Turning the corner

Although the 1980s was a time of almost constant despair for Huddersfield RLFC’s diehard supporters, the decade ended with an air of renewed optimism. In 1988 a three man consortium led by Mick Murphy finally came forward to rescue the club. Aberdeen based Murphy had achieved international honours as a player, representing Wales in the 1975 World Championship competition, before building a successful hotel business. He teamed up with Neil Shuttleworth, a lifelong supporter at Fartown, and Jim Collins, a local builder and property developer, who had made a previous attempt to rescue the club.

Although unable to offer sufficient financial input to join the consortium, Keith continued working tirelessly for the club and his contribution was recognised by the new owners who made him an Associate Director, a position which he still holds today.

As well as beginning to improve the playing staff, the new owners also carried out a considerable amount of work on the Fartown stadium and by the end of the 1989/90 season significant progress was being made. The side included former Australian Schoolboys captain Greg Shuttleworth, dynamic fellow countryman Wally Gibson and recently capped Great Britain Colts and Under 21 international Anthony Farrell as average crowds topped 1,500 for the first time since the 1970s.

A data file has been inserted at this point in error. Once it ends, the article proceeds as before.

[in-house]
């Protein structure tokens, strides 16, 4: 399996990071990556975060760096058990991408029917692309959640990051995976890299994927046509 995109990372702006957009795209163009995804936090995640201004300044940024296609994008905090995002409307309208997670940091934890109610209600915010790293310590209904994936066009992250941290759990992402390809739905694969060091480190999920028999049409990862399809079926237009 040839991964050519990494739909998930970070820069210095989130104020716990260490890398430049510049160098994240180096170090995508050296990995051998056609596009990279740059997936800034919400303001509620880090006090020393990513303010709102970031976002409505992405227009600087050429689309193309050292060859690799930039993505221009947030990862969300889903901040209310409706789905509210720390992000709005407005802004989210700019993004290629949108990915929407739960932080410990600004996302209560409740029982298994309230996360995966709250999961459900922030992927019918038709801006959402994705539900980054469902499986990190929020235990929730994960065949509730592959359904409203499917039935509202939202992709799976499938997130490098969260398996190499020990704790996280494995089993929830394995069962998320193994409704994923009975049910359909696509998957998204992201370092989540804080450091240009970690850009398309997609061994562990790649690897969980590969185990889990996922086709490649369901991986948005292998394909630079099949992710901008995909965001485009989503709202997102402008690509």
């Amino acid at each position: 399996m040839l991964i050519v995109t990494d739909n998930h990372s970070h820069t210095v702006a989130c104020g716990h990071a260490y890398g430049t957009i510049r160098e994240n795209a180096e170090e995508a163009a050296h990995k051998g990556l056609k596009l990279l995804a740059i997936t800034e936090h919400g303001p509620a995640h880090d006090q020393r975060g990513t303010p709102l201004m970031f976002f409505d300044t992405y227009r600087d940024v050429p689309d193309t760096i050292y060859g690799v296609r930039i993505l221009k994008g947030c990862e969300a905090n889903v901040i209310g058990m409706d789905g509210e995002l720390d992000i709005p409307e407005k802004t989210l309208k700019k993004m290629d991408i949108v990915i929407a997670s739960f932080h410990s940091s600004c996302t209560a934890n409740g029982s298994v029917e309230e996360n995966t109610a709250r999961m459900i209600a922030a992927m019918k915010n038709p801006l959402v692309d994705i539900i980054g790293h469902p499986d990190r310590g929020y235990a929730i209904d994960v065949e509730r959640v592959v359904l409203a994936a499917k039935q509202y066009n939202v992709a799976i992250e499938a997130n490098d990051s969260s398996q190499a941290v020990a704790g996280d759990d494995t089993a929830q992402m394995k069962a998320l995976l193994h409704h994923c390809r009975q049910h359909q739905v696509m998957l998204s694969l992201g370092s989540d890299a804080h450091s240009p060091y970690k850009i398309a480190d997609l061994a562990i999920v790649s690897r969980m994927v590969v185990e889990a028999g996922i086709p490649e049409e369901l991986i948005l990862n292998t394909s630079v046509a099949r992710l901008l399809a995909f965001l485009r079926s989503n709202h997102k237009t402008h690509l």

In contrast to the previous decade the 1990s was a time of almost constant progress. Shortly after the 1991/92 season had begun, Mick Murphy was able to persuade his friend and namesake Alex Murphy, to take over as coach of the club. At the time, the first team found itself in the third tier of a restructured competition. But by the end of the season Murphy, who had won just about every other honour in the game as both player and coach, was adding the Division 3 championship to his collection.

More trophy success followed in the next season when Huddersfield won a one off European Championship tournament in Barcelona and in 1995 the first team reached the final of the second division premiership competition at Old Trafford. By this time the club had been forced to say a sad farewell to the old Fartown stadium, which had been its home since 1878. Yet after a brief spell sharing Huddersfield Town’s home ground, Leeds Road, both Football and Rugby clubs moved to the newly built McAlpine Stadium. The state of the art venue was a joint venture by the council in association with the two clubs and provided a perfect platform from which a place in the newly launched Super League could be sought.